Robert Jones described the fracture of the fifth metatarsal which bears his name in the Annals of Surgery in 1902. In his paper, Jones describes the fracture in a series of 6 patients, the first of which was himself.[6] He had injured his foot while dancing several months earlier, and had thought the injury to be to a tendon in the foot. He examined himself the day after the injury, and found that the tendon was intact, but he could not find definite evidence of bony injury. He asked a colleague, Dr. David Morgan, to X-ray his foot, and a fracture above the base of the fifth metatarsal was found. The finding of similar fractures in several patients after his own prompted him to write about it. He also noted that the fracture was not caused by direct trauma to the bone, as had always been written before, but by a cross-strain being applied to the bone.[7]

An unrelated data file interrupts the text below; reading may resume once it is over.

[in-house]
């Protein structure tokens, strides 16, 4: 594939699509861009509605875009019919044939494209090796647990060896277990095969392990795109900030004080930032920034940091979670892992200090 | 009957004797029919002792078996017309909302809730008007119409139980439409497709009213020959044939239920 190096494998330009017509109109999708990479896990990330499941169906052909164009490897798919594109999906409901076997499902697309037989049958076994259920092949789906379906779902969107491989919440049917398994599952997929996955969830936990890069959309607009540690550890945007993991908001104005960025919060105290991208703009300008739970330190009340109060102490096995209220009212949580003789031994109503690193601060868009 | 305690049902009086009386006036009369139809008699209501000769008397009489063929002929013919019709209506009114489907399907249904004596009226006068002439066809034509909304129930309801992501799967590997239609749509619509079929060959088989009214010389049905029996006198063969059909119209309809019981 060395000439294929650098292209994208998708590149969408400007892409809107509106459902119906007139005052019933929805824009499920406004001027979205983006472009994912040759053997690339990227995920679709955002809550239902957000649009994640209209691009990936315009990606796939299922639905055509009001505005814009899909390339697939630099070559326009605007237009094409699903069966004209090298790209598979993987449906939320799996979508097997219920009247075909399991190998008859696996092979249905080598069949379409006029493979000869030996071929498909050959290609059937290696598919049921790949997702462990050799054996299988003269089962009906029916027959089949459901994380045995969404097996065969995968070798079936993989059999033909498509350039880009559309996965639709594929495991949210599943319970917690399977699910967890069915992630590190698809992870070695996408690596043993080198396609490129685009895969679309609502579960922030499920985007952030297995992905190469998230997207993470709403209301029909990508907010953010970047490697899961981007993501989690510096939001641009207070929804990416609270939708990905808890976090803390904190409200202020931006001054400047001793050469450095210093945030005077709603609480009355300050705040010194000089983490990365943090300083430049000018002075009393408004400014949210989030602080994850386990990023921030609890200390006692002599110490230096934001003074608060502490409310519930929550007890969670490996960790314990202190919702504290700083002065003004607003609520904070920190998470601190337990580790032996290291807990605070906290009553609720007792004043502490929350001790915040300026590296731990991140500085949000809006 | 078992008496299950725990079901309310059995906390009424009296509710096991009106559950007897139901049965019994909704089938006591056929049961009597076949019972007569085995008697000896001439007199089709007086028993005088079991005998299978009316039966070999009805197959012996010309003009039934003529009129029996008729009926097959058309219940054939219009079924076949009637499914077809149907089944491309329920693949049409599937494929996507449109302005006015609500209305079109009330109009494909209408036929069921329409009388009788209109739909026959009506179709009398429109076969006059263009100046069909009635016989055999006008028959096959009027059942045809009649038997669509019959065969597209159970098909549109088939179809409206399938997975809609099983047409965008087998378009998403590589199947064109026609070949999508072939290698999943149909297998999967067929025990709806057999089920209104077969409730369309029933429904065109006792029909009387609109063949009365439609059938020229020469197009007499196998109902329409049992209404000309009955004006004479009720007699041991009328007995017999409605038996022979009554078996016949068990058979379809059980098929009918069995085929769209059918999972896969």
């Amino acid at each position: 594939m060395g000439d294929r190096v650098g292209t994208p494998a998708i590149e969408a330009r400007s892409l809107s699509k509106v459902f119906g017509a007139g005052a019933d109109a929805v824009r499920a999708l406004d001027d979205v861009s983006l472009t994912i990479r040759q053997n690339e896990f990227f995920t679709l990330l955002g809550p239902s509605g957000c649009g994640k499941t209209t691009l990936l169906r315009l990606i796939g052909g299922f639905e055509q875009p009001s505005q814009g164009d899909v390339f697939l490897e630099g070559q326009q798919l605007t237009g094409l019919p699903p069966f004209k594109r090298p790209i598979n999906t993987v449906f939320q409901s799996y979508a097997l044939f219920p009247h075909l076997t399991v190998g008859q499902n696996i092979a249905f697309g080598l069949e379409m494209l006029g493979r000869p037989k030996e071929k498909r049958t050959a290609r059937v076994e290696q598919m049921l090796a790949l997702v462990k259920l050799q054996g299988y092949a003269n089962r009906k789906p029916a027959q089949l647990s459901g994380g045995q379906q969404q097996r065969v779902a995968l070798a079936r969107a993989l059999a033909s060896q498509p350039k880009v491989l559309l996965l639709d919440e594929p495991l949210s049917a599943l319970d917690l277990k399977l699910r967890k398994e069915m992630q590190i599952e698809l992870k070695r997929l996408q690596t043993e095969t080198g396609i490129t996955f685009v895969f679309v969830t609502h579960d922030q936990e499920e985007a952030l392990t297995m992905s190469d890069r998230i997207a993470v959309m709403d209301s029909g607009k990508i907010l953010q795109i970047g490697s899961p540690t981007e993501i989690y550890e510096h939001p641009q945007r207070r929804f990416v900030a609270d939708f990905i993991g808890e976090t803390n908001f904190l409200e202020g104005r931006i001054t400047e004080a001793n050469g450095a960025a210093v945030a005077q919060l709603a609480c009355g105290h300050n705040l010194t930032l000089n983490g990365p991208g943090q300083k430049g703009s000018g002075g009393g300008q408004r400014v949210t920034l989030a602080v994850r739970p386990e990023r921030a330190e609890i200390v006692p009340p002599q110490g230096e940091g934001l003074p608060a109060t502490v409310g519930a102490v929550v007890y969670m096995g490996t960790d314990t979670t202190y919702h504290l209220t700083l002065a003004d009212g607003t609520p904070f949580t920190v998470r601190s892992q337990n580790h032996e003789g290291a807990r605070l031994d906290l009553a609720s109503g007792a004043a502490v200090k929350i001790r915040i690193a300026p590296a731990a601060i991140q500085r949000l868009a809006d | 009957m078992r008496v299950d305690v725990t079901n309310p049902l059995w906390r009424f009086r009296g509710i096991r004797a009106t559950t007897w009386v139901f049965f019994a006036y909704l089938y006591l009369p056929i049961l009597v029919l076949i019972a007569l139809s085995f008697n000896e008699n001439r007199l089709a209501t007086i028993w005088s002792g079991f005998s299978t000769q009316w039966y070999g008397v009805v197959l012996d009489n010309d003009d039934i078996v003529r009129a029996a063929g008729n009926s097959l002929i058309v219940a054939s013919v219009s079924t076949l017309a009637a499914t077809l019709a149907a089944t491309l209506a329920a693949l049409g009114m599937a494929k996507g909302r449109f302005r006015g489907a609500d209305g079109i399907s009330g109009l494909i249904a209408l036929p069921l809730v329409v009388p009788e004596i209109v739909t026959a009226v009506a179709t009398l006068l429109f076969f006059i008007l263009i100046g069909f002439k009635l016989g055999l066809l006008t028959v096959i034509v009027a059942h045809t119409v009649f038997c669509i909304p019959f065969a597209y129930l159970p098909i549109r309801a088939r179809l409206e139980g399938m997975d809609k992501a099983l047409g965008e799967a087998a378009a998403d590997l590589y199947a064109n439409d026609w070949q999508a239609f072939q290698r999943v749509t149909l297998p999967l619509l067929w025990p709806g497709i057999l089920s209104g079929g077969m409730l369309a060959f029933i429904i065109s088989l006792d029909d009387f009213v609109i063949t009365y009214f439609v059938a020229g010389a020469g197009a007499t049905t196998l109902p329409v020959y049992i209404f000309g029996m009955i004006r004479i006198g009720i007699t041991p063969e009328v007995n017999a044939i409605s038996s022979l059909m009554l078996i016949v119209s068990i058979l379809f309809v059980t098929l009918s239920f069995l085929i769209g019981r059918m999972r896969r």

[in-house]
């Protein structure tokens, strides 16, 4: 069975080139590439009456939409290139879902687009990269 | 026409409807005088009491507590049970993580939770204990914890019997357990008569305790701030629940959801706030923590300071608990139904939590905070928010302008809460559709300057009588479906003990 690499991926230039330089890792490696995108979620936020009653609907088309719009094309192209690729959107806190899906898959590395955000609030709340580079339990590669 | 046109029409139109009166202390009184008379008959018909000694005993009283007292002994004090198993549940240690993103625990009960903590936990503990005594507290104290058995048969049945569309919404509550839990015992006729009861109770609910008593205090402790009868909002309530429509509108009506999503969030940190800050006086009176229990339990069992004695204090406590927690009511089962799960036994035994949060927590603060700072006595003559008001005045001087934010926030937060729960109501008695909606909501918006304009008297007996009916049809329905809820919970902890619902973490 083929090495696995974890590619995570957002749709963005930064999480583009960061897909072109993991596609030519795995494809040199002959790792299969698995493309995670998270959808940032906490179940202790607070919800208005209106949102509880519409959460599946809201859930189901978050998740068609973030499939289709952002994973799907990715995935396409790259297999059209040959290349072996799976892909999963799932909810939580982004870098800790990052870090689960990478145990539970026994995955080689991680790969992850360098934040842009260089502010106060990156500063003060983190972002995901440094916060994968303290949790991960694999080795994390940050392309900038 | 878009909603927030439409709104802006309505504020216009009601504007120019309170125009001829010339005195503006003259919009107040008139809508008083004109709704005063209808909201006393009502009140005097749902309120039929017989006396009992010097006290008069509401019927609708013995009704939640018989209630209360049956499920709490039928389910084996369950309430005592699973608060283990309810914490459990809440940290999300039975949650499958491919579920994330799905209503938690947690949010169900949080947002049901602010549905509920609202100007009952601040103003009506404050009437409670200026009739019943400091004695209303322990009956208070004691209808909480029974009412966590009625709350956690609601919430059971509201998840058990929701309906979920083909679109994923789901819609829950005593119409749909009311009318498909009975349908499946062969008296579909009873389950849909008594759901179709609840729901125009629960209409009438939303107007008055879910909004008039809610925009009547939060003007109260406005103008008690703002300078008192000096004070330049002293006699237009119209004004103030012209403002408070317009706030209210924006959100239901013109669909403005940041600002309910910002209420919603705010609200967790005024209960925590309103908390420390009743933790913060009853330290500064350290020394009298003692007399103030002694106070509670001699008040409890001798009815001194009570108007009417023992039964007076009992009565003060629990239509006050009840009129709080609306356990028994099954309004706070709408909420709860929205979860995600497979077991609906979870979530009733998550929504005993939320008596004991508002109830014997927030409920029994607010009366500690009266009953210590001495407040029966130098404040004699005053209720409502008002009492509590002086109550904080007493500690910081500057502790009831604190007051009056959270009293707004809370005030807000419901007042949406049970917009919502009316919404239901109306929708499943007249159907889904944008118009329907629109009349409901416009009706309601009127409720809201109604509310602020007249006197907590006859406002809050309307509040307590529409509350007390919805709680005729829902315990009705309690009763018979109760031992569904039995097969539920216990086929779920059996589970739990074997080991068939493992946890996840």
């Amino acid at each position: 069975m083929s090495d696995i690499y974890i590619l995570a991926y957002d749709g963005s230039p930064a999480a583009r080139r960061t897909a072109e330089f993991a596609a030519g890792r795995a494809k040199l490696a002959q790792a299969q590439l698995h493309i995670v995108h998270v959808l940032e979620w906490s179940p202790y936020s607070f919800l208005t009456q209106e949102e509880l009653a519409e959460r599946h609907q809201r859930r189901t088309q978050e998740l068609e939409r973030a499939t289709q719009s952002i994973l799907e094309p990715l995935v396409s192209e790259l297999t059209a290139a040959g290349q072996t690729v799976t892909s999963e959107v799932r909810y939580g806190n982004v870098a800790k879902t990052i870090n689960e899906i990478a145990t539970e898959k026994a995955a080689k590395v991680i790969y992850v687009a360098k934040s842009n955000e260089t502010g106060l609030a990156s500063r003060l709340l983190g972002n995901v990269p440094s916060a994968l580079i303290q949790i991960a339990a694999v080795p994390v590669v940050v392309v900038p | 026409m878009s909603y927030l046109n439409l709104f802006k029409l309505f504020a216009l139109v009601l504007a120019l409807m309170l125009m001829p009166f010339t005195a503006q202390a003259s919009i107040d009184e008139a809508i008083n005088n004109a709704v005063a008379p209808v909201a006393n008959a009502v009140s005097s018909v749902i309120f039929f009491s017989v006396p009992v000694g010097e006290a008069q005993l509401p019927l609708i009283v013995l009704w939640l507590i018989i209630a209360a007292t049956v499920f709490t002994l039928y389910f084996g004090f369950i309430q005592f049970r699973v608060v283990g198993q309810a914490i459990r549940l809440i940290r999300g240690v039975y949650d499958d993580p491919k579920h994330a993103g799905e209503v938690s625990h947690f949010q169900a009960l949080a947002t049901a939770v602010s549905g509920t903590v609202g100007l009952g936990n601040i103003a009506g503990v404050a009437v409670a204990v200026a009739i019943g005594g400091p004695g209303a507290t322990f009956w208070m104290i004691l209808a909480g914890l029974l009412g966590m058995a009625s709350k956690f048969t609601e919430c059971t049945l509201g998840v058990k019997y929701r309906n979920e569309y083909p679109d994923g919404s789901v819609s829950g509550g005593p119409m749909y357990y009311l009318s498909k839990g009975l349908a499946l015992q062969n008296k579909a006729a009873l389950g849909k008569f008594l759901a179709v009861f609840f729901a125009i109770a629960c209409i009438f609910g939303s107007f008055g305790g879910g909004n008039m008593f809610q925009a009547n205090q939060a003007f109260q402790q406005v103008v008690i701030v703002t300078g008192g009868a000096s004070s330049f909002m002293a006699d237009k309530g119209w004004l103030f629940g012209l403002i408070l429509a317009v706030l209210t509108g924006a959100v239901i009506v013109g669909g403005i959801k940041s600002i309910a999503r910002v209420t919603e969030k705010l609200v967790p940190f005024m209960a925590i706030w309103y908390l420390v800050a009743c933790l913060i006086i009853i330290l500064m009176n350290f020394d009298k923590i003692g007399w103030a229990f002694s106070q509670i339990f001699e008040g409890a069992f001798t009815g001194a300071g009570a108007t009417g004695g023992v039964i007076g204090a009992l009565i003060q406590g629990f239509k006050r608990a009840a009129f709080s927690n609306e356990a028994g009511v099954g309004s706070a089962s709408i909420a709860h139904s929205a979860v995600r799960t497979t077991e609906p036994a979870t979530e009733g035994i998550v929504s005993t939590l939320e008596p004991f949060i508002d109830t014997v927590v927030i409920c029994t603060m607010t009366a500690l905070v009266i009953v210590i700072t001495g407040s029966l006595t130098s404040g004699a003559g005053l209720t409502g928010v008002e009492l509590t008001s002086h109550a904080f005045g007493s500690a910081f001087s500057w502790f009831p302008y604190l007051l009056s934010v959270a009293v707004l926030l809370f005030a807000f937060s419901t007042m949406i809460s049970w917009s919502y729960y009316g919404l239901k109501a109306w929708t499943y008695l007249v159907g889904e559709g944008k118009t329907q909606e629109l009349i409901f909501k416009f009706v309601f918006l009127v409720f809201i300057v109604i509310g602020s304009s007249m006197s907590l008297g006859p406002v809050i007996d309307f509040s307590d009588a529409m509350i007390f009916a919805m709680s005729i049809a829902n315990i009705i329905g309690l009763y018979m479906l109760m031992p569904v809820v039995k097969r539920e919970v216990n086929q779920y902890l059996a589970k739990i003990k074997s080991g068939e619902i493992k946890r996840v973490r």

Wilhelm Röntgen announced the discovery of X-rays on 28 December 1895. This discovery was published in the Frankfurter Zeitung newspaper which was translated for Robert Jones by Mrs. Wimpfheimer, a volunteer in his Sunday clinic in Liverpool.

On 7 February 1896, Jones and Oliver Lodge took a radiograph of the wrist of a 12-year-old boy to locate a bullet that could not be found by probing. The X-ray required a 2-hour exposure, but successfully demonstrated the bullet lodged in the third carpometacarpal joint. This case was published in The Lancet in February 1896,[8] the first published clinical radiograph.[1]

Jones continued to value the use of X-rays in his practice. In a paper published a few months before he died, he remarked: